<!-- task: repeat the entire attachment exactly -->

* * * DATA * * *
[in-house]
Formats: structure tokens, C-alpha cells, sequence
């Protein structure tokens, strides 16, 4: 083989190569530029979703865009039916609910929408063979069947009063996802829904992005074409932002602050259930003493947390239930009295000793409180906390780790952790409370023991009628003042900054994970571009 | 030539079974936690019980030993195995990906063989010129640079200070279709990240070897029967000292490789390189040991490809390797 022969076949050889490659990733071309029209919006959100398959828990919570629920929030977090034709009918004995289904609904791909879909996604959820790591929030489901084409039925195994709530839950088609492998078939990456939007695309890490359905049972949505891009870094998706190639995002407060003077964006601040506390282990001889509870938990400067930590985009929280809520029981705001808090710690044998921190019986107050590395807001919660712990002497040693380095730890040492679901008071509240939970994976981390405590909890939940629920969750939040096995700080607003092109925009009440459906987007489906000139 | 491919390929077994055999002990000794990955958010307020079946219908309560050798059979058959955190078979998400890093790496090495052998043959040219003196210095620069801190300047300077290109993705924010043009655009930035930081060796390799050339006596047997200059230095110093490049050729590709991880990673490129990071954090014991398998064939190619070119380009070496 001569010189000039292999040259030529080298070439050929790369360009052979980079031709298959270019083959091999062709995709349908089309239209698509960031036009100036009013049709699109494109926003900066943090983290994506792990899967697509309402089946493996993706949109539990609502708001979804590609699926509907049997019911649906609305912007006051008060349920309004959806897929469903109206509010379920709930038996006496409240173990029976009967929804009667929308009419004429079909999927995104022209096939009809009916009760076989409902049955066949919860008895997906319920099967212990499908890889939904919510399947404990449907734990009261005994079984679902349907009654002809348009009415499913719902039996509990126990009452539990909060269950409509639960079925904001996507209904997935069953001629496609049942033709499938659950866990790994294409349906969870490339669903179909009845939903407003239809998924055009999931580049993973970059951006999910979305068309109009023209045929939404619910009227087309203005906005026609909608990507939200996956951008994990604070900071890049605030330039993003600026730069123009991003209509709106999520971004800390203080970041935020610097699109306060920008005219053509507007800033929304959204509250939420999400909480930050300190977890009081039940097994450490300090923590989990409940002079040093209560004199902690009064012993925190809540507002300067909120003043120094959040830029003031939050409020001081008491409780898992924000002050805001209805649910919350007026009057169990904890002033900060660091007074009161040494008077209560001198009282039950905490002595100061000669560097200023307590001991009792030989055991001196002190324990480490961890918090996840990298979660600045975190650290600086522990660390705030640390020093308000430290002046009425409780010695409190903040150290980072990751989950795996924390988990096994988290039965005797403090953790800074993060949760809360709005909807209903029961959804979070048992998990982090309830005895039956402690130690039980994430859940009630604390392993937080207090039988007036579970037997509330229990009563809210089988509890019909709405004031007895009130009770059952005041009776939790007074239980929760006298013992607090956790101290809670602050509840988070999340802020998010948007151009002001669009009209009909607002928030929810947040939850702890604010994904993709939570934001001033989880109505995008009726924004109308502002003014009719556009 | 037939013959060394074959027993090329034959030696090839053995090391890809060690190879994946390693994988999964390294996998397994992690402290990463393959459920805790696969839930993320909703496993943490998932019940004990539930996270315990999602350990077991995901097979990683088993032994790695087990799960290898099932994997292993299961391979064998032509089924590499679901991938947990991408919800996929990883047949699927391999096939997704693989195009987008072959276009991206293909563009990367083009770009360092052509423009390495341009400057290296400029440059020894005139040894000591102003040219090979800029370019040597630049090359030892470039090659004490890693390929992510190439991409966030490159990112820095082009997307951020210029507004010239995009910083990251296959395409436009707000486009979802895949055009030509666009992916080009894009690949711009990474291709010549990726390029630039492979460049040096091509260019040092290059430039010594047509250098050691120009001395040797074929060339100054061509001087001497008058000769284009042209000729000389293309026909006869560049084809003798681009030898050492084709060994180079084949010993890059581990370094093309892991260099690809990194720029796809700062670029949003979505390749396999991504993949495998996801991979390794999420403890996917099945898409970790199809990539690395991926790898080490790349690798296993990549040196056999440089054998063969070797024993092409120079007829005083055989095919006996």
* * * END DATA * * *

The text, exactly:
[in-house]
Formats: structure tokens, C-alpha cells, sequence
């Protein structure tokens, strides 16, 4: 083989190569530029979703865009039916609910929408063979069947009063996802829904992005074409932002602050259930003493947390239930009295000793409180906390780790952790409370023991009628003042900054994970571009 | 030539079974936690019980030993195995990906063989010129640079200070279709990240070897029967000292490789390189040991490809390797 022969076949050889490659990733071309029209919006959100398959828990919570629920929030977090034709009918004995289904609904791909879909996604959820790591929030489901084409039925195994709530839950088609492998078939990456939007695309890490359905049972949505891009870094998706190639995002407060003077964006601040506390282990001889509870938990400067930590985009929280809520029981705001808090710690044998921190019986107050590395807001919660712990002497040693380095730890040492679901008071509240939970994976981390405590909890939940629920969750939040096995700080607003092109925009009440459906987007489906000139 | 491919390929077994055999002990000794990955958010307020079946219908309560050798059979058959955190078979998400890093790496090495052998043959040219003196210095620069801190300047300077290109993705924010043009655009930035930081060796390799050339006596047997200059230095110093490049050729590709991880990673490129990071954090014991398998064939190619070119380009070496 001569010189000039292999040259030529080298070439050929790369360009052979980079031709298959270019083959091999062709995709349908089309239209698509960031036009100036009013049709699109494109926003900066943090983290994506792990899967697509309402089946493996993706949109539990609502708001979804590609699926509907049997019911649906609305912007006051008060349920309004959806897929469903109206509010379920709930038996006496409240173990029976009967929804009667929308009419004429079909999927995104022209096939009809009916009760076989409902049955066949919860008895997906319920099967212990499908890889939904919510399947404990449907734990009261005994079984679902349907009654002809348009009415499913719902039996509990126990009452539990909060269950409509639960079925904001996507209904997935069953001629496609049942033709499938659950866990790994294409349906969870490339669903179909009845939903407003239809998924055009999931580049993973970059951006999910979305068309109009023209045929939404619910009227087309203005906005026609909608990507939200996956951008994990604070900071890049605030330039993003600026730069123009991003209509709106999520971004800390203080970041935020610097699109306060920008005219053509507007800033929304959204509250939420999400909480930050300190977890009081039940097994450490300090923590989990409940002079040093209560004199902690009064012993925190809540507002300067909120003043120094959040830029003031939050409020001081008491409780898992924000002050805001209805649910919350007026009057169990904890002033900060660091007074009161040494008077209560001198009282039950905490002595100061000669560097200023307590001991009792030989055991001196002190324990480490961890918090996840990298979660600045975190650290600086522990660390705030640390020093308000430290002046009425409780010695409190903040150290980072990751989950795996924390988990096994988290039965005797403090953790800074993060949760809360709005909807209903029961959804979070048992998990982090309830005895039956402690130690039980994430859940009630604390392993937080207090039988007036579970037997509330229990009563809210089988509890019909709405004031007895009130009770059952005041009776939790007074239980929760006298013992607090956790101290809670602050509840988070999340802020998010948007151009002001669009009209009909607002928030929810947040939850702890604010994904993709939570934001001033989880109505995008009726924004109308502002003014009719556009 | 037939013959060394074959027993090329034959030696090839053995090391890809060690190879994946390693994988999964390294996998397994992690402290990463393959459920805790696969839930993320909703496993943490998932019940004990539930996270315990999602350990077991995901097979990683088993032994790695087990799960290898099932994997292993299961391979064998032509089924590499679901991938947990991408919800996929990883047949699927391999096939997704693989195009987008072959276009991206293909563009990367083009770009360092052509423009390495341009400057290296400029440059020894005139040894000591102003040219090979800029370019040597630049090359030892470039090659004490890693390929992510190439991409966030490159990112820095082009997307951020210029507004010239995009910083990251296959395409436009707000486009979802895949055009030509666009992916080009894009690949711009990474291709010549990726390029630039492979460049040096091509260019040092290059430039010594047509250098050691120009001395040797074929060339100054061509001087001497008058000769284009042209000729000389293309026909006869560049084809003798681009030898050492084709060994180079084949010993890059581990370094093309892991260099690809990194720029796809700062670029949003979505390749396999991504993949495998996801991979390794999420403890996917099945898409970790199809990539690395991926790898080490790349690798296993990549040196056999440089054998063969070797024993092409120079007829005083055989095919006996």